The manufacture of stoneware quarries with powdered clay was introduced into France by Boch brothers in 1861. Their factory at Maubeuge was then under the direction of M. Simons, who retired from the firm in 1868 and founded, at Cateau, the factory which is at present managed by his sons. Two other managers of the Boch firm, MM. Sand and Charnoz, founded factories at Feignies and Paray-le-Monial respectively. To these four establishments another was added in 1882, that of M. van Overstraten de Smet at Canteleu - Lille. 'The firm of Perrusson fils et Desfontaines also makes incrusted quarries.

Reverberatory Kiln For Stoneware Quarries

Fig. 802. Vertical Section through C D.

Horizontal Section through A B.

Horizontal Section through A B.

Reverberatory Kiln For Stoneware Quarries 295

Fig. 803.

Fig. 802. Section.

Fig. 803. Plan.

The method of manufacture in the centre of France (Charnoz and Perrusson) differs from that of the North both as regards moulding and primary substances.

The principal centres of the manufacture of stoneware in-crusted quarries abroad are at Saint-Ghislain (Cie. generale de produits ceramiques) and at Chimay; in Spain, at Barcelona (Romeu Escofet), at Valence (Miguel Nolla); in Germany, at Mettlach (Villeroy and Boch), at Jingig, etc.

Generally speaking, the quarries made on the Continent are used like English quarries; only the patterns are different. The black and white squares are the simplest, and form geometrical (Figs. 804 to 806) or fancy patterns (Fig. 807). The quarries with polychrome patterns are of less severe aspect and are arranged in different ways, the commonest being the combination of four squares to produce roses (Fig. 808) or other decorative effects {Figs. 809, 810).

Fig. 804.

Fig. 805.

Fig. 806.

Fig. 807.

Figs. 804 to 807. French Incrusted Quarries (Perrusson fils et Desfontaines).

Fig. 808.

Fig. 809.

Fig. 810.

Figs. 808 to 810. French Incrusted Quarries (De Smet et Cie.).

But a single quarry having a special pattern is sufficient to produce a large number of varied designs, as may be seen from

Fig. 811.

Reverberatory Kiln For Stoneware Quarries 296

Fig. 812.

Reverberatory Kiln For Stoneware Quarries 297

Fig. 813.

Fig. 814.

Fig. 815.

Figs. 811 to 815. French Incrusted Quarries (Boch freres).

Figs. 813, 814, 815, which are produced with the quarry 811, 812.

As we might expect, we find in the Spanish quarries the influence of Arab ornamentations; the firm of Nolla, one of the most important of that country, also produces geometrical mosaics, with patterns inspired by the Renaissance (Fig. 816) and even by Persian art.

Fig. 816. Mosaic of Incrusted Quarries (Spanish Manufacture of Miguel Nolla).

The use of mosaics in stoneware, so extensive in England, is beginning to extend in France, in which country they made their first appearance only about ten years ago. Besides their variety of colour, they have the advantage of very great durability. They may be of geometrical pattern (Fig. 813) or display .concentric circles of uniform {Fig. 820) or varied colour (Fig. 819), adorned with arabesques or flowers.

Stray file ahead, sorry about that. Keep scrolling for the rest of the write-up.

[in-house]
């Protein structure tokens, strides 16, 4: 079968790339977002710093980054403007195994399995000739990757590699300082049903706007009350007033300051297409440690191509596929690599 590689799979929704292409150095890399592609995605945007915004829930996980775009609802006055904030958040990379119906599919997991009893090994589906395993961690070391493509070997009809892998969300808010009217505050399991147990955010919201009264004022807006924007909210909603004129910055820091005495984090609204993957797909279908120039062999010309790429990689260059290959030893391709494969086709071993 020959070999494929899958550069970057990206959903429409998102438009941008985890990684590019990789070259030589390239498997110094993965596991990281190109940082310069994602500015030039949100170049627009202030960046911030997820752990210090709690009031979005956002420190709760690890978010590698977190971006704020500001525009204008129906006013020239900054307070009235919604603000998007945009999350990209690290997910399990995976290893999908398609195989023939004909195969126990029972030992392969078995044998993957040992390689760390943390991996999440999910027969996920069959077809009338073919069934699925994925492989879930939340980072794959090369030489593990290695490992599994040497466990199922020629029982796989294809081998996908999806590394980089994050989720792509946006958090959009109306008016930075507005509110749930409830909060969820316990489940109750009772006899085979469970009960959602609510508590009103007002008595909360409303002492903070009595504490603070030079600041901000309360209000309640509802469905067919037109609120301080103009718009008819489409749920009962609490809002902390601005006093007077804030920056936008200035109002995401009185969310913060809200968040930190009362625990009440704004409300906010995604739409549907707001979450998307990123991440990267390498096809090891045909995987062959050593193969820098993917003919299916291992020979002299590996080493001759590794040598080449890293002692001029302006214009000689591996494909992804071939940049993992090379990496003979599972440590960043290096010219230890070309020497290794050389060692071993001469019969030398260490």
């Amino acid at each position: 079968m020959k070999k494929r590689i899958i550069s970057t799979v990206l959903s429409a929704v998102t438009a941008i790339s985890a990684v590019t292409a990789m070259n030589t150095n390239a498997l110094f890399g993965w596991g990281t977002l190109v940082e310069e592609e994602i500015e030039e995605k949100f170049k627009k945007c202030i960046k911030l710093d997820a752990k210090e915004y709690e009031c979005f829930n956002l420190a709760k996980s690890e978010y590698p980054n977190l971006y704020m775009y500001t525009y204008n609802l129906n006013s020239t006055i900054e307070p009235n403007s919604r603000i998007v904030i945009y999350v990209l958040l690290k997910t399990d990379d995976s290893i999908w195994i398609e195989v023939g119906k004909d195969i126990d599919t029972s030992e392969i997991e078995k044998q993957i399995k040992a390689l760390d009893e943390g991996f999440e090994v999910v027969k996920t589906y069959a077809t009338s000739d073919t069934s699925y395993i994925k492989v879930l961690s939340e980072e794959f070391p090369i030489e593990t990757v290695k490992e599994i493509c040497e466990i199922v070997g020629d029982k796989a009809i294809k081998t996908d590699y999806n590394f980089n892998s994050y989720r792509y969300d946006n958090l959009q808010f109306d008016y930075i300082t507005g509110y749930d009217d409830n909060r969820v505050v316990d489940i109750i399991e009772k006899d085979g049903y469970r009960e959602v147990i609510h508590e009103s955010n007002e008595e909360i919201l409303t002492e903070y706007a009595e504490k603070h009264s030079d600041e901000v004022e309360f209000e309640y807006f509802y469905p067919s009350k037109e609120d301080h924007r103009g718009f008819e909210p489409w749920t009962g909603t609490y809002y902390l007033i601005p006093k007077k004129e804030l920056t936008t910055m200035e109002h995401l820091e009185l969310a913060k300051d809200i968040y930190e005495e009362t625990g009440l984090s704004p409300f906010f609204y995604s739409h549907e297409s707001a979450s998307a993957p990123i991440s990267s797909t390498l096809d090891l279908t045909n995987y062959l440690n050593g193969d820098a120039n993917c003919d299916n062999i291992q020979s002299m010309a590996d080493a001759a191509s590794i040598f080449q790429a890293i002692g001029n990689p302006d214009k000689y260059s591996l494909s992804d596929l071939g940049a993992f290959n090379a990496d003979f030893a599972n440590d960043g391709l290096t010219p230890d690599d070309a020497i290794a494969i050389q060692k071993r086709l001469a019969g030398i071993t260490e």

Fig. 817.

Fig. 818.

Fig. 819.

Fig. 820.

Figs. 817 to 820. Stoneware Mosaics (De Smel et Cie.).

Geometrical mosaics are formed of little cubes of different colours, which are made by special machines; the others are executed from fragments of different dimensions and shapes obtained by breaking plain stoneware quarries. In laying down mosaics we must avoid leaving crevices; this is done by the use of old half-softened cement; besides, manufacturers undertake the laying down of their products themselves.

The price per square metre of pavements of incrusted stoneware (not including laying, which costs from 4 to 6 francs the metre) varies from 10 to 20 francs for the best quality and from 7 to 14 francs for second quality.

Stoneware mosaic pavements cost from 25 to 300 francs per square metre (laying included) according to the richness of the pattern.

II. Facing Quarries

Paving quarries are not glazed. It is true that in the Middle Ages varnish was used to protect the patterns, and that faience pavements were fashionable during the 16th and 17th centuries, but these are exceptions which should not be imitated, as the slippery surface of these quarries makes them dangerous. Their use, however, is distinctly indicated for the facing and artistic ornamentation of walls.

Facing quarries are divided, according to the nature of their paste, into -

1. Faience quarries;

2. Stoneware quarries;

3. Porcelain quarries.

1. Faience Quarries.

The word "faience," first applied only to enamelled terracotta, has been since extended to ceramic products which are not enamelled terra-cottas, such as those English flint-wares which are made of white paste formed of kaolin, flint, and felspar, and have colourless glaze. This same paste is much used in these days for making quarries which afterwards receive different kinds of decoration, and are called faience quarries from their resemblance to the old quarries of enamelled clay. We must then class quarries according to their composition and distinguish between -

A. Quarries of limestone paste (stanniferous faience);

B. Quarries of silica paste (Persian faience);

C. Quarries of felspar paste (flint-ware, iron-clay, etc.).